Bloomberg BNA Labor and Employment Law Resource Center: What is it?

This is the first in a four part series blog post spotlighting Bloomberg BNA’s Labor and Employment Law Resource Center.

Bloomberg BNA Labor and Employment Law Resource Center is a database that focuses on seven main areas of employment law, including disabilities law; discrimination law; individual employment rights; labor arbitration and collective bargaining; labor relations; occupational safety; and wages, hours & leave. This hub can connect you with primary sources of labor law, practice tools, BNA manuals, labor and employment news, professional learning opportunities, upcoming events, latest cases, and valuable Bloomberg Law Insights from practitioners.

All seven of the focus areas can be found on the upper left side of the database to sort your search, and they can also be accessed at the top of the page through their individual tabs.

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To stay updated on labor and employment related breaking news, check out the Daily Labor Report found in the first tab at the top of the page, or look in the right side column to preview the Daily Labor Report headlines.

Below is the view selected under the first tab.

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If you select one of the seven tabs at the top of the database, the related headlines from the Daily Labor Report will display on the upper left side.

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For quick searches of the entire database, utilize the middle search column. Here you can directly search for case law, U.S.C. sections, and CFRs, or select to be directed to the advanced search tool. The advanced search tool allows you to select types of sources to be searched, use specific search terms, sort by added fields, and limit the dates, as well as displays a guide of search connector terms.

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Access to Bloomberg/BNA Banking Report database is available through the Texas Tech Law Library website under the Electronic Databases tab.

July 2017 New Books


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july new books

In July 2017, the Law Library added the following new titles to the collection to support the research and curricular needs of our faculty and students.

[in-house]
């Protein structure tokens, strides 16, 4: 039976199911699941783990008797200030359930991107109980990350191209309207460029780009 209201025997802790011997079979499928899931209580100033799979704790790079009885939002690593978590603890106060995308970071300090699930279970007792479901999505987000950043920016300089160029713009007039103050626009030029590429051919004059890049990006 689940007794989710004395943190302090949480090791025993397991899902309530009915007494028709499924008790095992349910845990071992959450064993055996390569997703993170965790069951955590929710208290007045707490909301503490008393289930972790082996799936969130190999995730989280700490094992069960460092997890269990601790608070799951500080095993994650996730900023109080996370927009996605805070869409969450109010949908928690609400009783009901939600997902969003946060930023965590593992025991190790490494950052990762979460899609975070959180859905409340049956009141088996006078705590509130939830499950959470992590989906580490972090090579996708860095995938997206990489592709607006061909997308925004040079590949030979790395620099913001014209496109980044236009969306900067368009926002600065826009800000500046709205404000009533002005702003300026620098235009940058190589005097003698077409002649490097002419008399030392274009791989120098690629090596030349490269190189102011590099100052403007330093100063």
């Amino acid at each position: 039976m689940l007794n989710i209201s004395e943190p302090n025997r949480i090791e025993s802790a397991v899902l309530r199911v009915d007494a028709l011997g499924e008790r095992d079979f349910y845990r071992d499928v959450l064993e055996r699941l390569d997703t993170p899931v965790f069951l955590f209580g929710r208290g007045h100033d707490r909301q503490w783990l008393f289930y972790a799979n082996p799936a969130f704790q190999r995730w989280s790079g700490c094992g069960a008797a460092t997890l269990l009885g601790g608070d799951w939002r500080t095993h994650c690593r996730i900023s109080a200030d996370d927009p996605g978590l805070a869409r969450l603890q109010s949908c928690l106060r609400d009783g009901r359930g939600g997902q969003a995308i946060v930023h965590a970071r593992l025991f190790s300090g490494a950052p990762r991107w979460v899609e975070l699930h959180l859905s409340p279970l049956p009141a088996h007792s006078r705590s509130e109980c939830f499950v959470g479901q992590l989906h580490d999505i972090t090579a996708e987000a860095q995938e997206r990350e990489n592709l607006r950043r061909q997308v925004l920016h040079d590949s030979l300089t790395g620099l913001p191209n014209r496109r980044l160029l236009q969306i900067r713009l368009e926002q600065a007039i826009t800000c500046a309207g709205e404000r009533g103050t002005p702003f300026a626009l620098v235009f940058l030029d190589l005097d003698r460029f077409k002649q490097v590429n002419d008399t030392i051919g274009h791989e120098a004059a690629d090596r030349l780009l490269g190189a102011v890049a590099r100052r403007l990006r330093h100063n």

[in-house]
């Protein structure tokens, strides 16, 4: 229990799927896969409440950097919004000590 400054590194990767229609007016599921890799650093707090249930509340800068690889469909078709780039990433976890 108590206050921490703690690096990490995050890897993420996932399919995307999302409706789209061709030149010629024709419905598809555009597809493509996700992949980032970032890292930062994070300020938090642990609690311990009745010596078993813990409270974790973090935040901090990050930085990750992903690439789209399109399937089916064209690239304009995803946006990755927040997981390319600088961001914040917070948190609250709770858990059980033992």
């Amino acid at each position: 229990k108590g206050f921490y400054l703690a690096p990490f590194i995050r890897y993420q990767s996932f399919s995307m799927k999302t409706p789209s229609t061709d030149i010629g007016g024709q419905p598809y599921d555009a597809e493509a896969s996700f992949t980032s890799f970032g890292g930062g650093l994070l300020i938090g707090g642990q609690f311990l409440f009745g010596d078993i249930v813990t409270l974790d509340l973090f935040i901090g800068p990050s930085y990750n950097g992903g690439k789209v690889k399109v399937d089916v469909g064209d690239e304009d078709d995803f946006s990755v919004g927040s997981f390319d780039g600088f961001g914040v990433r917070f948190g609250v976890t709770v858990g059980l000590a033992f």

1. Sarah E. Redfield, ed., Enhancing Justice: reducing bias (2017).


  1. Timothy M. Ravich, Commercial Drone Law: digest of U.S. and global UAS rules, policies, and practices (2017).


  1. Jesse Eisinger, The Chickenshit Club: why the Justice Department fails to prosecute executives (2017).


  1. The Chronicle of Higher Education, Inc., 24 Tips for Teaching Writing (2017).


  1. William E. Nelson, The Common Law in Colonial America: The Middle Colonies and the Carolinas, 1660-1730 (2016).
  2. G. Edward White, Law in American History (2012).


  1. Gary P. Bauer, Solo Lawyer by Design: a plan for success in any practice (2017).
  2. Jocelyn K. Glei, Unsubscribe: how to kill email anxiety, avoid distractions, and get real work done (2016).
  3. Jo Ellen Dardick Lewis, Telling Your Story: a step-by-step guide to drafting persuasive legal resumes and cover letters (2017).


  1. Peter Hernon, Robert E. Dugan, and Joseph R. Matthews, Getting Started with Evaluation (2014).
  2. Robert E. Dugan, Peter Hernon, and Danuta A. Nitecki, Viewing Library Metrics from Different Perspectives: inputs, outputs, and outcomes (2009).
  3. Peter Hernon, Robert E. Dugan, and Joseph R. Matthews, Managing with Data: using ACRLMetrics and PLAmetrics (2015).
  4. John M. Budd, Six Issues Facing Libraries Today: critical perspectives (2017).
  5. John Palfrey, BiblioTech: why libraries matter more than ever in the age of Google (2015).
  6. R. David Lankes, Expect More: demanding better libraries for today’s complex world (2016).
  7. Beth McNeil, Fundamentals of Library Supervision (2017).
  8. Masanori Koizumi, Inherent Strategies in Library Management (2017).
  9. Yago S. Cura and Max Macias, eds., Librarians with Spines: information agitators in an age of stagnation (2017).


  1. Pietro S. Nivola and David W. Brady, eds., Red and Blue Nation?: characteristics and causes of America’s polarized politics (2013).


  1. Todd C. Peppers, with Margaret A. Anderson, A Courageous Fool: Marie Deans and her struggle against the death penalty (2017).


  1. Vincent A. Gallagher, Worker Injury Third Party Cases: recognizing and proving liability (2017).

All of these books are available at the Law Library.  If you would like to check out any of these titles, please contact the circulation desk at either 806-742-3957 or

Bloomberg Law: Litigation Analytics – Searching by Federal Judge


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This is the fourth of a four part series highlighting Bloomberg Law’s Litigation Analytics.

Today we are going to perform a search to track litigation by judge. We will search Judge Samuel A. Lindsay, the father of Rachel Lindsay of Season 13 of the Bachelorette fame.

This could be a great tool for researching information about federal judges before clerkship interviews.

On Litigation Analytics, select Judge in the top right hand corner to guide your search. After typing in Samuel A. Lindsay, a profile including his career history, most cited opinions, and related news will appear.

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Below the partial profile of Judge Samuel A. Lindsay, you will see the same type of chart tools that you saw in law firm searches and represented company searches. However, here the charts available are motion outcomes, appeal outcomes, length of case, and appearance & case types. Immediately below these chart options you will find his recent court opinions.